Lawyers Gone Wild: Chicago River Kayak Trip Report
By: Tom Bamonte
In a country where the gulf between the haves and the have-nots has increased over the past 35 years, it is refreshing to happen on a place where all are treated alike.
I strolled into Lawrence Fisheries, a classic fried fish restaurant perched on the south bank of the Chicago River next to the Canal Street bridge, in full winter paddling regalia--booties, bright yellow Kokatat drytop, wet sprayskirt, tow belt, PFD, with my hood pulled down around my neck like a scarf. There was still snow on my drysuit because I had been forced to shimmy my way under a fence and then hike over a pile of snow to get from the dock to the restaurant entrance.
Lawrence Fisheries From The River
The good folks at Lawrence Fisheries didn't bat an eye when I sidled up to the counter to place my order. Looking around I saw ironworkers, traffic control aides, laborers, urban hipsters, snotty-nosed kids, business people in suits, and police officers. I was just another guy in a funny uniform. Nobody stared, nobody commented. We were all equal--just folks with a few bucks and an appetite being cared for by a group of hardworking restaurant folks. An unstuffy and refreshingly egalitarian urban space.
Dock at Lawrence Fisheries With Approaching Barge
The food at Lawrence Fisheries was well worth the paddle down from Clark Park. There was perfectly fried food, coffee that had aged nicely on the burner into a slightly bitter brew, cole slaw imported from Medina, Ohio, impossibly white and puffy dinner rolls, and Lawrence's own brand of hot sauce. No whole grain has likely ever found its way to Lawrence's kitchen and who needs poaching or grilling when you can fry this well.
This paddling day had not begun well so it was great to get this lift. No one had opted to join me on this "Paddle to Grease" even though I advertised the paddle on the CASKA Yahoo Group. As I was preparing to leave my wife asked me "don't you wonder why people didn't join you on this paddle?" She may have been referring to the fact that it was late February and it was grey and cold or questioning my safety sense in paddling solo on cold water, but I started to get paranoid about my people skills and wondered if I would ever have a paddling friend again.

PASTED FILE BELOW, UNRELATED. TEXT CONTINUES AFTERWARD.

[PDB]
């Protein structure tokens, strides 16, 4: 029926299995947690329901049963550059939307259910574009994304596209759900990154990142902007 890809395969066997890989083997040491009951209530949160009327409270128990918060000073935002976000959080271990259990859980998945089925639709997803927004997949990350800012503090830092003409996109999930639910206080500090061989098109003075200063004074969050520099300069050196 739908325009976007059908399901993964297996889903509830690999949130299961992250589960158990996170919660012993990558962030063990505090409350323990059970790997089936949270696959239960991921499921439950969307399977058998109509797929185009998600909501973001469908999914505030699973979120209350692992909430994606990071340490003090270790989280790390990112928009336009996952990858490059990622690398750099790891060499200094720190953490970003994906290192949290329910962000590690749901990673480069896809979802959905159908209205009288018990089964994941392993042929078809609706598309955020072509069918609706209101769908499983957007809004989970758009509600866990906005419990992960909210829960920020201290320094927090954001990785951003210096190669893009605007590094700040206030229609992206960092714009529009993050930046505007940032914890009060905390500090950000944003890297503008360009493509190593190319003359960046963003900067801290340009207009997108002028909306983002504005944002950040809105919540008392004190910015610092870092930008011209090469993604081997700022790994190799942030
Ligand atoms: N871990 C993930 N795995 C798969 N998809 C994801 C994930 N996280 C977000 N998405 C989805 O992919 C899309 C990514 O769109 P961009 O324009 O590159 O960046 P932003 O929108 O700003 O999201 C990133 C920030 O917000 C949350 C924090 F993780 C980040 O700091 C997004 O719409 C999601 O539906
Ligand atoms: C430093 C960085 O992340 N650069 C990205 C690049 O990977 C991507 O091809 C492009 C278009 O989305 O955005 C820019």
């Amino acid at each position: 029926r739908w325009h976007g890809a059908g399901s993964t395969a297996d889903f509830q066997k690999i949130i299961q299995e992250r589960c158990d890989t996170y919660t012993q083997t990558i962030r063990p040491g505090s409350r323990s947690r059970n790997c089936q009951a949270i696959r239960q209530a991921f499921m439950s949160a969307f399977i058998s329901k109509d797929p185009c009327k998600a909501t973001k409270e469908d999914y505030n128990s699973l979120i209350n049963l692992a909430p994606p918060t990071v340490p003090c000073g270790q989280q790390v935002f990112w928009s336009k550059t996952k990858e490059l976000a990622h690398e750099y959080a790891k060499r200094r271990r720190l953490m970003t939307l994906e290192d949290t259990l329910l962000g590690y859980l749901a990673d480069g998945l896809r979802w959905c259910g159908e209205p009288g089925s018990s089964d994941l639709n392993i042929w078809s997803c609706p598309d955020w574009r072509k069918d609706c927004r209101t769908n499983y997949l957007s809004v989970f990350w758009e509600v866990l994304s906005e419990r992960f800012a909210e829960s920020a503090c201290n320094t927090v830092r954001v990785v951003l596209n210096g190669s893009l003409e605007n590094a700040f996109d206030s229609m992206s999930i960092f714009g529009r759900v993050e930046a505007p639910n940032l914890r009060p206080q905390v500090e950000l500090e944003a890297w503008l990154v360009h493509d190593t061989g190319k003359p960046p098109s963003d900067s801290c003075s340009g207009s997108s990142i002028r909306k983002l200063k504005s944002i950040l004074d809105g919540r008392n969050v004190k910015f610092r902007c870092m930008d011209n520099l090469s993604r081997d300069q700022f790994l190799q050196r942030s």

The river helped restore some sense of emotional balance and I stopped wallowing in self-pity. I like launching from Clark Park in the winter. It is quiet and the frozen mud is less nasty than the viscid muck that comes when the weather warms up.
Clark Park Launch
The first part of the trip south of Clark Park features examples of the residential developments that have sprung up along the river over the past decade.
Chicago River Apartments
The river becomes more industrial as one paddles south. Bridges are frequent, including this saber-toothed rail bridge.
Metra Rail Bridge Just West Of Ashland
Kayakers have the Loop almost to themselves in the winter. There are no tour or pleasure boats, only an occasional towboat. This allows you to paddle along and enjoy the skyline.